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September 29, 2016

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Home » Opinion » Foreign Views

Less bureaucracy for foreign investments will make China even more competitive

ON September 3, the National People’s Congress Standing Committee adopted crucial amendments to China’s foreign-invested enterprise legislation, namely China’s Wholly Foreign-Owned Enterprise Law, Sino-Foreign Equity Joint Venture Law and Sino-Foreign Contractual Joint Venture Law.

These amendments, which will come into effect on October 1, are intended to streamline foreign-invested enterprises’ incorporation procedures by replacing the current government approval procedure of foreign investments with an easier filing regime. This new regime will affect foreign-invested enterprises whose business scope is not included in the Negative List, an official document listing those industries in which foreign investment is restricted or prohibited.

On the same day, the Standing Committee also approved specific provisional measures, the so-called “Interim Filing Measures,” which define the main features of the new regime. These measures will also come into force on October 1.

Under the current regime, in order to incorporate a foreign-invested enterprise in China, regardless of its business scope, it is required to obtain the approval of the competent Commerce Committee before registering the company at the competent Administration for Industry and Commerce and thus obtaining the company’s business license.

Furthermore, once the foreign-invested enterprise has been established, any change in the fundamental features of that same enterprise (i.e. name, legal address, business scope, registered capital, total investment amount, legal representative, shareholders, articles of association, etc.) will require a new approval of the competent Commerce Committee.

From next month, foreign investments not included in the Negative List will no longer require the preliminary approval of the Commerce Committee. In order to implement this new incorporation regime, the State Council will release a further Negative List, which is intended to be effective on a national level. This new list will probably be very similar to the one currently effective in the Free Trade Zones (Shanghai, Tianjin, Guangdong and Fujian), but it will also include some changes reflecting the experience acquired by the Chinese Authorities in the Free Trade Zones. The details of the new Negative List are yet to be disclosed.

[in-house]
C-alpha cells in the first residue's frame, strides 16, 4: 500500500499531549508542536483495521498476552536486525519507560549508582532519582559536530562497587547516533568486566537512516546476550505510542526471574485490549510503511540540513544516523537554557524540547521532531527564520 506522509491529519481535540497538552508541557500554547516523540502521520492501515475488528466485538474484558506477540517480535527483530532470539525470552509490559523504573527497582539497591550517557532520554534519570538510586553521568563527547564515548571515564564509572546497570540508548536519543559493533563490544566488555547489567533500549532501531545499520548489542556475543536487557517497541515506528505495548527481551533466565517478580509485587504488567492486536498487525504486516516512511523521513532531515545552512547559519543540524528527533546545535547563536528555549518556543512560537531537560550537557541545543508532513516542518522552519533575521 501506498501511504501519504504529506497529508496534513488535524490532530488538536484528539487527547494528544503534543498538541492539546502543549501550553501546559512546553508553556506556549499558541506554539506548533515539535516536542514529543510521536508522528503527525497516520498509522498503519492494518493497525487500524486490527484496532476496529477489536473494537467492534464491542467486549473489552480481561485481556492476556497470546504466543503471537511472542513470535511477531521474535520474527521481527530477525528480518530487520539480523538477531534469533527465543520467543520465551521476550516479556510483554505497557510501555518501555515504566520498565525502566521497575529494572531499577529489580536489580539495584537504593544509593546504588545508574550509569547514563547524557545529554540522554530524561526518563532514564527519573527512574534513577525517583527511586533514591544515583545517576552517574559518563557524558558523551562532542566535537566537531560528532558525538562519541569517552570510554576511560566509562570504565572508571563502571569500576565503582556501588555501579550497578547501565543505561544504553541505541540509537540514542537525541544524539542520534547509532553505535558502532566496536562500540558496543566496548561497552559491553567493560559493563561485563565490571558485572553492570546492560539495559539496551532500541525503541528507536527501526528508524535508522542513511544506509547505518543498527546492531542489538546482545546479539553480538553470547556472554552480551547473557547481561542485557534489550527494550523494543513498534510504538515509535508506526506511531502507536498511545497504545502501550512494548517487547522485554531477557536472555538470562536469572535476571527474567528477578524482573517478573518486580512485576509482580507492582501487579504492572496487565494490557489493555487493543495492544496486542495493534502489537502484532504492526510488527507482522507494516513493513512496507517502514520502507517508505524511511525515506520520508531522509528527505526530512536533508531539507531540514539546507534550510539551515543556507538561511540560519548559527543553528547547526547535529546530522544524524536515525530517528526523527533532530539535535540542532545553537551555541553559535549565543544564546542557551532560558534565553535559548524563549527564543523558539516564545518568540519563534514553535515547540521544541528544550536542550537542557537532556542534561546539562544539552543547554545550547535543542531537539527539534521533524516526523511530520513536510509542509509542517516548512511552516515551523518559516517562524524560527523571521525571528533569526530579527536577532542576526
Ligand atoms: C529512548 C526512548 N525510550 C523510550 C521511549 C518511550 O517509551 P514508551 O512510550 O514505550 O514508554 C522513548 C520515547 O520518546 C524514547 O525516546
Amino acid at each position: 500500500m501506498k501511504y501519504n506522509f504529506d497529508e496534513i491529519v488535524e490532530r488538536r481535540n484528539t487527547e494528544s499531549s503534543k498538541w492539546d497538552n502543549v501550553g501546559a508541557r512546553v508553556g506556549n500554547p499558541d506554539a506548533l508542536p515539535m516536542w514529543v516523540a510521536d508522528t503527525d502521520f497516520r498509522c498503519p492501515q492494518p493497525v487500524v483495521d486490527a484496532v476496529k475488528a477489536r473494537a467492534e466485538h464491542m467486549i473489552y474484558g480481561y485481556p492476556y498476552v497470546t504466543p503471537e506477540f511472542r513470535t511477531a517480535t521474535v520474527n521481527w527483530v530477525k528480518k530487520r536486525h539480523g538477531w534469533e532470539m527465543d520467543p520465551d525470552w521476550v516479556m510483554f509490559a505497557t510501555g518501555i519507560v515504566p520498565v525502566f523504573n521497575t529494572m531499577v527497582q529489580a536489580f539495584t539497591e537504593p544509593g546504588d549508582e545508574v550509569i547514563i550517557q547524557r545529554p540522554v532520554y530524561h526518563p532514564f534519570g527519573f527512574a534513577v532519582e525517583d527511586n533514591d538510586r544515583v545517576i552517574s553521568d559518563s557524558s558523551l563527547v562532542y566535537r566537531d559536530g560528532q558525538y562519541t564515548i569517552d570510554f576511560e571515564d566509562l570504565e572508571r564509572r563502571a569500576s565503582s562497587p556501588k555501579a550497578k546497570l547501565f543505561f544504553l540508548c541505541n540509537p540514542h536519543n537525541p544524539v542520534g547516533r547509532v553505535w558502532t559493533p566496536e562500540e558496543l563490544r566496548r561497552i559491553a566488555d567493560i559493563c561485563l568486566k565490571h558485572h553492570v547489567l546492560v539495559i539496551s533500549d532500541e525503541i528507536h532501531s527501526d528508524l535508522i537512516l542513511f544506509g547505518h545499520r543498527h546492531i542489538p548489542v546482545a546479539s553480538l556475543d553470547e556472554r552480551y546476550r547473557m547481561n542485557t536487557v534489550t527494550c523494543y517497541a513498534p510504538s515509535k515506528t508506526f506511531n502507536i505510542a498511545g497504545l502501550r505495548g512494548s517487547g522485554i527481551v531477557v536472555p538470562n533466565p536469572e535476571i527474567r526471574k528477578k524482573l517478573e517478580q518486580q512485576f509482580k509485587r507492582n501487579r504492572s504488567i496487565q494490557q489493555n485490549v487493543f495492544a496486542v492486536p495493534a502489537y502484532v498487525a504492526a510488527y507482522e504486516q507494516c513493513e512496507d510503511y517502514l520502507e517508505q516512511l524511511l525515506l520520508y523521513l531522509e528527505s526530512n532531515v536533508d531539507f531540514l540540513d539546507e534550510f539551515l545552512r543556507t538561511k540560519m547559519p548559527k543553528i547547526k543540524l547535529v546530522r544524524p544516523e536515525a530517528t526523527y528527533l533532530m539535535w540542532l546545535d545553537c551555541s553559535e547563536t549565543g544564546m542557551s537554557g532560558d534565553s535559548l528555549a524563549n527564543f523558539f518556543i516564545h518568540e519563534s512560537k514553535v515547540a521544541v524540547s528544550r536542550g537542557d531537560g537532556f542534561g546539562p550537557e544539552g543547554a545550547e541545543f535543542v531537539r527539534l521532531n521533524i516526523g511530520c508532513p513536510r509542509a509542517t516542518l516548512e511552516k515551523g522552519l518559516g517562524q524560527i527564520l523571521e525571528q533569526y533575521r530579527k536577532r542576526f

From October, foreign-invested enterprises engaged in activities not included in the list, after obtaining the pre-registration approval of the foreign-invested enterprise’s name, will have to be filed with the competent Commerce Committee. This filing procedure shall be made either before obtaining the business license or within 30 days after the issue of the business license. Moreover, if any changes of the main features of the company occur, these changes will also need to be filed with the Commerce Committee within 30 days after the change is formally adopted by the company’s Board of Directors.

Online filing

Under the new regime, the filing procedure with the competent Commerce Committee will be completed online, and the investor will be required to provide fewer documents than under the current regime. As regards foreign-invested companies established before October 1, they are not required to conform immediately to the new filing regime; however, in case of substantial changes in a company’s structure, the already established foreign-invested enterprise will have to file changes with the competent Commerce Committee.

The introduction of a national Negative List can be interpreted as a significant change towards further liberalization of foreign investment outside of the Free Trade Zones. This follows the successful experience of the Pilot Free Trade Zones and confirms at the same time a general trend of modernization of the Chinese Law system. Furthermore, the possibility to obtain the business license and the consent of commerce authorities more rapidly is a clear sign of less governmental involvement in company’s incorporation procedures.

Nonetheless, despite these streamlined procedures, the new regime also includes stricter measures concerning specific aspects. For instance, the Commerce Committee will have more supervisory powers on foreign-invested enterprises that do not strictly meet the filing requirements. This supervision will result in random checks and on-site inspections. Additionally, the new regime requires the foreign investors to provide more information on shareholders and actual controlling persons of the foreign-invested enterprise.


Giovanni Pisacane is Managing Partner and lawyer at GWA Law, Tax & Accounting, Shanghai. Shanghai Daily condensed the article.


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